Photo by Melody

PlantFiles: Lotus
Nelumbo 'Mrs. Perry D. Slocum'

Family: Nelumbonaceae
Genus: Nelumbo (nee-LUM-bo) (Info)
Cultivar: Mrs. Perry D. Slocum

One vendor has this plant for sale.

15 members have or want this plant for trade.

Ponds and Aquatics

4-6 ft. (1.2-1.8 m)

Unknown - Tell us

USDA Zone 4b: to -31.6 C (-25 F)
USDA Zone 5a: to -28.8 C (-20 F)
USDA Zone 5b: to -26.1 C (-15 F)
USDA Zone 6a: to -23.3 C (-10 F)
USDA Zone 6b: to -20.5 C (-5 F)
USDA Zone 7a: to -17.7 C (0 F)
USDA Zone 7b: to -14.9 C (5 F)
USDA Zone 8a: to -12.2 C (10 F)
USDA Zone 8b: to -9.4 C (15 F)
USDA Zone 9a: to -6.6 C (20 F)
USDA Zone 9b: to -3.8 C (25 F)
USDA Zone 10a: to -1.1 C (30 F)
USDA Zone 10b: to 1.7 C (35 F)
USDA Zone 11: above 4.5 C (40 F)

Sun Exposure:
Full Sun

Unknown - Tell us

Bloom Color:
Pale Yellow

Bloom Time:
Late Spring/Early Summer
Mid Summer

Unknown - Tell us

Other details:
Flowers are fragrant
Very high moisture needs; suitable for bogs and water gardens
Suitable for growing in containers

Soil pH requirements:
Unknown - Tell us

Patent Information:
Unknown - Tell us

Propagation Methods:
By dividing rhizomes, tubers, corms or bulbs (including offsets)

Seed Collecting:
Unknown - Tell us

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By DaylilySLP
Thumbnail #1 of Nelumbo  by DaylilySLP

By DaylilySLP
Thumbnail #2 of Nelumbo  by DaylilySLP

Thumbnail #3 of Nelumbo  by WUVIE

By DaylilySLP
Thumbnail #4 of Nelumbo  by DaylilySLP

By DaylilySLP
Thumbnail #5 of Nelumbo  by DaylilySLP

By DaylilySLP
Thumbnail #6 of Nelumbo  by DaylilySLP

By harper97
Thumbnail #7 of Nelumbo  by harper97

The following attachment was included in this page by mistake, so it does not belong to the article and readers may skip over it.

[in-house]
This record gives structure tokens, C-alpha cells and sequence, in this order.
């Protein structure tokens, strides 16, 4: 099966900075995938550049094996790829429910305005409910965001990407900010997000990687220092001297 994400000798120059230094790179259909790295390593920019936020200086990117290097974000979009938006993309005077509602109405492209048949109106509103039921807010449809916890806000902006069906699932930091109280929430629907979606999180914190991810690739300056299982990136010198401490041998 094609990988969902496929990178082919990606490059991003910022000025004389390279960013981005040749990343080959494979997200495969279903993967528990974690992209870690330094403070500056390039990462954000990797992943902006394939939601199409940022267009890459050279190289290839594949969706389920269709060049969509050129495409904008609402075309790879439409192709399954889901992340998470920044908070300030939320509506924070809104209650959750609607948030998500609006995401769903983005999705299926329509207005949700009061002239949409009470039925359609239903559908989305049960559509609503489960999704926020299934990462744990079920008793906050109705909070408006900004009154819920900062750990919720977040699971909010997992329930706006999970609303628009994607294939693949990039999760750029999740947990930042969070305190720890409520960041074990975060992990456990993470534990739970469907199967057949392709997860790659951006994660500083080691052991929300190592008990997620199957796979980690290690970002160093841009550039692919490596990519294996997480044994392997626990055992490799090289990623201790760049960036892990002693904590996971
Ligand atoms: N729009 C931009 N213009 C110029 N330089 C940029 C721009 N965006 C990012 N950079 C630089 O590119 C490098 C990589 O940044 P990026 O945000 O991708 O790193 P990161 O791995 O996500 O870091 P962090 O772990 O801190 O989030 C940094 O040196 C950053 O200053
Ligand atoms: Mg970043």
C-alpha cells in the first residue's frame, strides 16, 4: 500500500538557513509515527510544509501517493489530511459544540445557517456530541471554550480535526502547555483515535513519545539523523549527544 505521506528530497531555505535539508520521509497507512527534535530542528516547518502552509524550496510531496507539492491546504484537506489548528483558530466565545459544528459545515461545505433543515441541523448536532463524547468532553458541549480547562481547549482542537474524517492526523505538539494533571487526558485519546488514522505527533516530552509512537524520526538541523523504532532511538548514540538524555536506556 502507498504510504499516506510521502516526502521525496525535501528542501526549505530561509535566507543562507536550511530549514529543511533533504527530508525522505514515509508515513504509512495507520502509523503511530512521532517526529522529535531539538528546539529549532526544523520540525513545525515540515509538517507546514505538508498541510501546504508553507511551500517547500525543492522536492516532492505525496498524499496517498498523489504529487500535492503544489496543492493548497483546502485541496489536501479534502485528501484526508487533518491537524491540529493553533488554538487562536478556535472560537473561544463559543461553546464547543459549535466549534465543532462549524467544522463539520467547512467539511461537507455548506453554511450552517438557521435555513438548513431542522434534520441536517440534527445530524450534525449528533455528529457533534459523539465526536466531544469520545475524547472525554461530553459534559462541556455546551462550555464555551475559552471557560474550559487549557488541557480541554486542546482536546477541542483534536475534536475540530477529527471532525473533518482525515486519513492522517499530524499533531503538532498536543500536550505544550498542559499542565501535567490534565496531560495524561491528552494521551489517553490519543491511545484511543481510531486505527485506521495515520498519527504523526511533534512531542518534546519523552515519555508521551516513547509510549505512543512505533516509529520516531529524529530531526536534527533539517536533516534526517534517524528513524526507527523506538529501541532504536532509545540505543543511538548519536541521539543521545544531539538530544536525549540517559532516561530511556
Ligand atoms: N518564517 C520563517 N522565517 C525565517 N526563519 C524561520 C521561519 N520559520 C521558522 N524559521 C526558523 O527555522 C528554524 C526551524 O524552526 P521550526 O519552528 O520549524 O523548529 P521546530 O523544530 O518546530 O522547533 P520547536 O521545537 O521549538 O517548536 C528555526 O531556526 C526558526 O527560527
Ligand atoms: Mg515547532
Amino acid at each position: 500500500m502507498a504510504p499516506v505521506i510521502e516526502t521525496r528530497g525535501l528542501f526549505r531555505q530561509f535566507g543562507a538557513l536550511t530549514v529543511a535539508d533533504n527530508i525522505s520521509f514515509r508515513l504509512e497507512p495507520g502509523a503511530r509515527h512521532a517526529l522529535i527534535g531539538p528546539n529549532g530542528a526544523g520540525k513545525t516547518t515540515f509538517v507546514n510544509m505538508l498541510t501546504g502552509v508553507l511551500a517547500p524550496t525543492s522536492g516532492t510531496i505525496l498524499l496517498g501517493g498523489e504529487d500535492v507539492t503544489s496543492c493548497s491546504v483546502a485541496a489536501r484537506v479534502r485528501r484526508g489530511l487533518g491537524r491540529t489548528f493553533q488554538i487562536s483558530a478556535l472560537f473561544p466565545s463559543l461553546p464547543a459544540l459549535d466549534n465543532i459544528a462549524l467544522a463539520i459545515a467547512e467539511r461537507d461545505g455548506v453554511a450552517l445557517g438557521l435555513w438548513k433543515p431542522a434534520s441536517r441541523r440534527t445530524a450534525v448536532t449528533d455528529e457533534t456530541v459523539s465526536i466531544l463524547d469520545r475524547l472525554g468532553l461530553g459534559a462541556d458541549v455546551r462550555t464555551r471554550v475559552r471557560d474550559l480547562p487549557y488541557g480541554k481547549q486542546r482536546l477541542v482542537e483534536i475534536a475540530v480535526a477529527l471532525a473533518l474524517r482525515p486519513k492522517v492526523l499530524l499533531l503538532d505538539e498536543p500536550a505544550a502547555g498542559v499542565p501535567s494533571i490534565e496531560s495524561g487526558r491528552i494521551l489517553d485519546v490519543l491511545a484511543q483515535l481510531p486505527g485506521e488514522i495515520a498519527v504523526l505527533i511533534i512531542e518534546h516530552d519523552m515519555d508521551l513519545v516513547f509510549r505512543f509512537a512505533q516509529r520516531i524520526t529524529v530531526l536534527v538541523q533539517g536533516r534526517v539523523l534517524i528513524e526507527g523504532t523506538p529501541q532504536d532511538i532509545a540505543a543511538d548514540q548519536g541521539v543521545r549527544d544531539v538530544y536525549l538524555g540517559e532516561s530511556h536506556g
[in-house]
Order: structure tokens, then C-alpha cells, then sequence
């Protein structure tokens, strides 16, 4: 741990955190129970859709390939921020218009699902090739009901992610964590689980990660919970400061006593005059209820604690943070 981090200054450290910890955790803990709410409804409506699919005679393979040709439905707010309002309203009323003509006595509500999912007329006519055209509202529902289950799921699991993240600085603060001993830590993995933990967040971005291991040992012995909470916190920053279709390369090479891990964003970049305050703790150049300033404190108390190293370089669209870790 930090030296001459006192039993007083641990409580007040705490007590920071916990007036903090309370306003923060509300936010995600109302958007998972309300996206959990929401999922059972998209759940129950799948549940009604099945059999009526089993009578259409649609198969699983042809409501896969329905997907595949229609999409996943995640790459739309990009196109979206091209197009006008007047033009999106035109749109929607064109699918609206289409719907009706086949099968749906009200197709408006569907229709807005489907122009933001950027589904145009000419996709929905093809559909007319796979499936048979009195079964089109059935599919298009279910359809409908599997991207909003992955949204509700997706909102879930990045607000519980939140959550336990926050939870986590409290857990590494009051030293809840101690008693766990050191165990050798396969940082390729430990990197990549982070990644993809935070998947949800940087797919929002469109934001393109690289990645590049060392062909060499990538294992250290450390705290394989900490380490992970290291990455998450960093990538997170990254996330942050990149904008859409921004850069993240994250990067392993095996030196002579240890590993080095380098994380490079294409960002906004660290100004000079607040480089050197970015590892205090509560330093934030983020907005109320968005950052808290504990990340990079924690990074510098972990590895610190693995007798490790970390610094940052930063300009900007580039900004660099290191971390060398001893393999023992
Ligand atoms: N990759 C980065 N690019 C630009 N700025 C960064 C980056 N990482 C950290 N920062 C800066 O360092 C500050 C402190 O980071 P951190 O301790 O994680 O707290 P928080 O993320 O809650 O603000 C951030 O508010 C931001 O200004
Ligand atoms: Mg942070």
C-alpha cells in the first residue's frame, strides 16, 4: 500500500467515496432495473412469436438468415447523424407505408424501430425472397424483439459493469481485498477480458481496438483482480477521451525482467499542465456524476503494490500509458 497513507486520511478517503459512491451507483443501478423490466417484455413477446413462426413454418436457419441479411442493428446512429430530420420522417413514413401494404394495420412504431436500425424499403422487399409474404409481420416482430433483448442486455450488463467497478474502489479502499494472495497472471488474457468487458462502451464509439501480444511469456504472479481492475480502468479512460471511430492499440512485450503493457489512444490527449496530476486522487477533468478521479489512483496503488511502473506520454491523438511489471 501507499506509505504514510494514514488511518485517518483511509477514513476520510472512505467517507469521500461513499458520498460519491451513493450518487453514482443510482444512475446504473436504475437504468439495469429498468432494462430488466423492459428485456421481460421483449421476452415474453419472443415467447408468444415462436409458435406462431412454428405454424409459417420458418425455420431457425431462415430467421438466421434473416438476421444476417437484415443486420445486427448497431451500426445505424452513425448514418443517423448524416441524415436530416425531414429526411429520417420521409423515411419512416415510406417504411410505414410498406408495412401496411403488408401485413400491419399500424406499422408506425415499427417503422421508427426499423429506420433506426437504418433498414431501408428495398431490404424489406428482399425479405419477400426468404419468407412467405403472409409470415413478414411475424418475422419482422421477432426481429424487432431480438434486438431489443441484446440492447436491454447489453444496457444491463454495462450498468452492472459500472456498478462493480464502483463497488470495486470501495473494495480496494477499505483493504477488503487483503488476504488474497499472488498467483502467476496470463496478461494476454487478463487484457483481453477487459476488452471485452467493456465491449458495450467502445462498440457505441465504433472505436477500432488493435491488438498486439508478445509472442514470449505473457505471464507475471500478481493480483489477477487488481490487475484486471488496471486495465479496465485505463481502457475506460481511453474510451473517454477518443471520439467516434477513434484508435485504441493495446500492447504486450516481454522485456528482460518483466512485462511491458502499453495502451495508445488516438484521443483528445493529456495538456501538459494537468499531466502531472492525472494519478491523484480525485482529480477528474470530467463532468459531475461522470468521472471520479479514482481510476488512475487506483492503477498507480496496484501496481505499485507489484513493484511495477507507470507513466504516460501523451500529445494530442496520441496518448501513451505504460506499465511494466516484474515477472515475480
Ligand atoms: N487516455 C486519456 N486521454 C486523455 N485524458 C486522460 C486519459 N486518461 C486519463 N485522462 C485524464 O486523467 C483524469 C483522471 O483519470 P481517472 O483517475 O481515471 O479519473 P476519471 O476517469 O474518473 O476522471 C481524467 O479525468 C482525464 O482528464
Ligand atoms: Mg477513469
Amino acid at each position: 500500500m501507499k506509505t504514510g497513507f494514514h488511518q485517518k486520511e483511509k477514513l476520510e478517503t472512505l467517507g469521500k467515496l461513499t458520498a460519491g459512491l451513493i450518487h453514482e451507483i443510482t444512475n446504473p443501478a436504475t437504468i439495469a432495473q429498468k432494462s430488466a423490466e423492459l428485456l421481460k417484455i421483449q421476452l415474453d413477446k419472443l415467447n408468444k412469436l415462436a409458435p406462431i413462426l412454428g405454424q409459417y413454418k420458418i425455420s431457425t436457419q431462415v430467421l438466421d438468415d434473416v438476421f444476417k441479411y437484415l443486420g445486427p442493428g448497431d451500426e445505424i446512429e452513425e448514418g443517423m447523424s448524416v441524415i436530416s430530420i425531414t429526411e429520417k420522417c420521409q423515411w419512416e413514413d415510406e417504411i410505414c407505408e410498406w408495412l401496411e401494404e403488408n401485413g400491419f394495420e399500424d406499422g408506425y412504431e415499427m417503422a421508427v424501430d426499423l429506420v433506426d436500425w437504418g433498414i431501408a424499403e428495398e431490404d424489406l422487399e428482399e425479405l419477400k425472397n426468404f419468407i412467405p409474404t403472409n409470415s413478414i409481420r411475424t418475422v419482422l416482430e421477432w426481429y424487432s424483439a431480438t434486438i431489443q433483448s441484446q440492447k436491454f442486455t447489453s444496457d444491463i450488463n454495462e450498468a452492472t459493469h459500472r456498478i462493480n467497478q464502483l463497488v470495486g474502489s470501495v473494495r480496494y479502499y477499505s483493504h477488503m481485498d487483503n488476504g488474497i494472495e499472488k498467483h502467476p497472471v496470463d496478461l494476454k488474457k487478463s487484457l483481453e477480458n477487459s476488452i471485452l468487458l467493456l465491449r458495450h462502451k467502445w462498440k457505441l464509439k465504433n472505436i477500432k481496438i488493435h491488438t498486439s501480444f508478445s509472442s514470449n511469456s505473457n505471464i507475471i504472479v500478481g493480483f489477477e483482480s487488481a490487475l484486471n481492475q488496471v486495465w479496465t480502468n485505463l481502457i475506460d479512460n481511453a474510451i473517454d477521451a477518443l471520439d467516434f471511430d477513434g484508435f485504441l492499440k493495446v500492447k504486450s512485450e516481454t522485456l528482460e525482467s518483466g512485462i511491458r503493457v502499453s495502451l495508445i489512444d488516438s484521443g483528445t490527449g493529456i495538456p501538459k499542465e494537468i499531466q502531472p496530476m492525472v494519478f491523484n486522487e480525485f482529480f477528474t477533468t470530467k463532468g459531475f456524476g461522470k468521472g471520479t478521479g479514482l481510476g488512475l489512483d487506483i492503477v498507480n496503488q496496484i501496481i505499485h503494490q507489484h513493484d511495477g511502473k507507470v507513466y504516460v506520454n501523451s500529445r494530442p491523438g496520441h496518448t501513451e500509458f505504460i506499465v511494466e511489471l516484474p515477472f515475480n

There are a total of 16 photos.
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6 positives
No neutrals
No negatives

Gardeners' Notes:

Positive harper97 On Jun 5, 2010, harper97 from Pelham, NH wrote:

Gorgeous, gorgeous lotus. Very vigorous with huge bubble gum-scented blooms. I have 4 in sunken tubs behind my lily pond and one in the pond. Even when not in bloom, the huge, "satellite dish antenna" leaves are amazing, and it's fun to drip water on the leaves and watch it bead up and roll off. I don't even feel the need to try other lotuses, LOL.

Positive greenthum3 On Mar 24, 2010, greenthum3 from Jacksonville, FL wrote:

I planted this lotus in a barrel pond last summer and it seemed to do great. I missed the one and only bloom when I was away at school unfortunately and the plant seemed to wither away . I added water hyacinths to make the little pond interesting still and assumed the lotus was dead. Today I was cleaning out the pond and emptied out the dirt and water and found that the lotus had survived and multiplied profusely. At least 10 to 12 new tubers were at the bottom of the pond. I'm moving the whole pond to a new are and hope the new tubers thrive. Hopefully I will get more than just one bloom this season.

Positive WUVIE On Jun 28, 2007, WUVIE from Hulbert, OK (Zone 7a) wrote:

If more people realized how truly easy such gorgeous
aquatic plants were, there would be bounty of Mrs. Perry D.
Slocum lotus everywhere!